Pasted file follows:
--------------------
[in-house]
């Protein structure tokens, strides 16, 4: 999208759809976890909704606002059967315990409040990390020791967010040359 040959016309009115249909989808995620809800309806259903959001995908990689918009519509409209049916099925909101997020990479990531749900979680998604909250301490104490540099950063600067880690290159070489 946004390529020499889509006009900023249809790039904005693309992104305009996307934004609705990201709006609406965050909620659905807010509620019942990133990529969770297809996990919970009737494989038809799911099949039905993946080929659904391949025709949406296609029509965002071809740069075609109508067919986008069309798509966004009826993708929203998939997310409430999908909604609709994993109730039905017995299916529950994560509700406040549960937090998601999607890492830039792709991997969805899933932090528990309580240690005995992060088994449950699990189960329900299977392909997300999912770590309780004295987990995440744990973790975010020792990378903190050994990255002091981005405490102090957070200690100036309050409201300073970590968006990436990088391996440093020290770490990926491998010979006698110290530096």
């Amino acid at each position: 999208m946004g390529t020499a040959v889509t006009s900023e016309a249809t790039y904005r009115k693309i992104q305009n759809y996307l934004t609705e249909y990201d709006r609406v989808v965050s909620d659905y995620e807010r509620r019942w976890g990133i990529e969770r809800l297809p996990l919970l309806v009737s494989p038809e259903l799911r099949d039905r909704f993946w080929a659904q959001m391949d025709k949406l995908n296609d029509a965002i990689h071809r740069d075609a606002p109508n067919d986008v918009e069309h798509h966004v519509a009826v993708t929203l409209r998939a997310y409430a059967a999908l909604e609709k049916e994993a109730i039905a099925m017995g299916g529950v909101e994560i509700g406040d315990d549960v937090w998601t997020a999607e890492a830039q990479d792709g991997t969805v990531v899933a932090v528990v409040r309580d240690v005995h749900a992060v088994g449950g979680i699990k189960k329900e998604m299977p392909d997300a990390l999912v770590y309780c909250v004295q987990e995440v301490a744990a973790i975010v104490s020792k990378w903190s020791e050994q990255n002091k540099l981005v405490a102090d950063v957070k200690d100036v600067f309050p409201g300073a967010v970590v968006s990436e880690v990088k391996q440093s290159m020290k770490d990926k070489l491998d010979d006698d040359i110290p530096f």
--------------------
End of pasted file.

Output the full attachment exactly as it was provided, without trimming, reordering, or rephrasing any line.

[in-house]
């Protein structure tokens, strides 16, 4: 999208759809976890909704606002059967315990409040990390020791967010040359 040959016309009115249909989808995620809800309806259903959001995908990689918009519509409209049916099925909101997020990479990531749900979680998604909250301490104490540099950063600067880690290159070489 946004390529020499889509006009900023249809790039904005693309992104305009996307934004609705990201709006609406965050909620659905807010509620019942990133990529969770297809996990919970009737494989038809799911099949039905993946080929659904391949025709949406296609029509965002071809740069075609109508067919986008069309798509966004009826993708929203998939997310409430999908909604609709994993109730039905017995299916529950994560509700406040549960937090998601999607890492830039792709991997969805899933932090528990309580240690005995992060088994449950699990189960329900299977392909997300999912770590309780004295987990995440744990973790975010020792990378903190050994990255002091981005405490102090957070200690100036309050409201300073970590968006990436990088391996440093020290770490990926491998010979006698110290530096």
């Amino acid at each position: 999208m946004g390529t020499a040959v889509t006009s900023e016309a249809t790039y904005r009115k693309i992104q305009n759809y996307l934004t609705e249909y990201d709006r609406v989808v965050s909620d659905y995620e807010r509620r019942w976890g990133i990529e969770r809800l297809p996990l919970l309806v009737s494989p038809e259903l799911r099949d039905r909704f993946w080929a659904q959001m391949d025709k949406l995908n296609d029509a965002i990689h071809r740069d075609a606002p109508n067919d986008v918009e069309h798509h966004v519509a009826v993708t929203l409209r998939a997310y409430a059967a999908l909604e609709k049916e994993a109730i039905a099925m017995g299916g529950v909101e994560i509700g406040d315990d549960v937090w998601t997020a999607e890492a830039q990479d792709g991997t969805v990531v899933a932090v528990v409040r309580d240690v005995h749900a992060v088994g449950g979680i699990k189960k329900e998604m299977p392909d997300a990390l999912v770590y309780c909250v004295q987990e995440v301490a744990a973790i975010v104490s020792k990378w903190s020791e050994q990255n002091k540099l981005v405490a102090d950063v957070k200690d100036v600067f309050p409201g300073a967010v970590v968006s990436e880690v990088k391996q440093s290159m020290k770490d990926k070489l491998d010979d006698d040359i110290p530096f």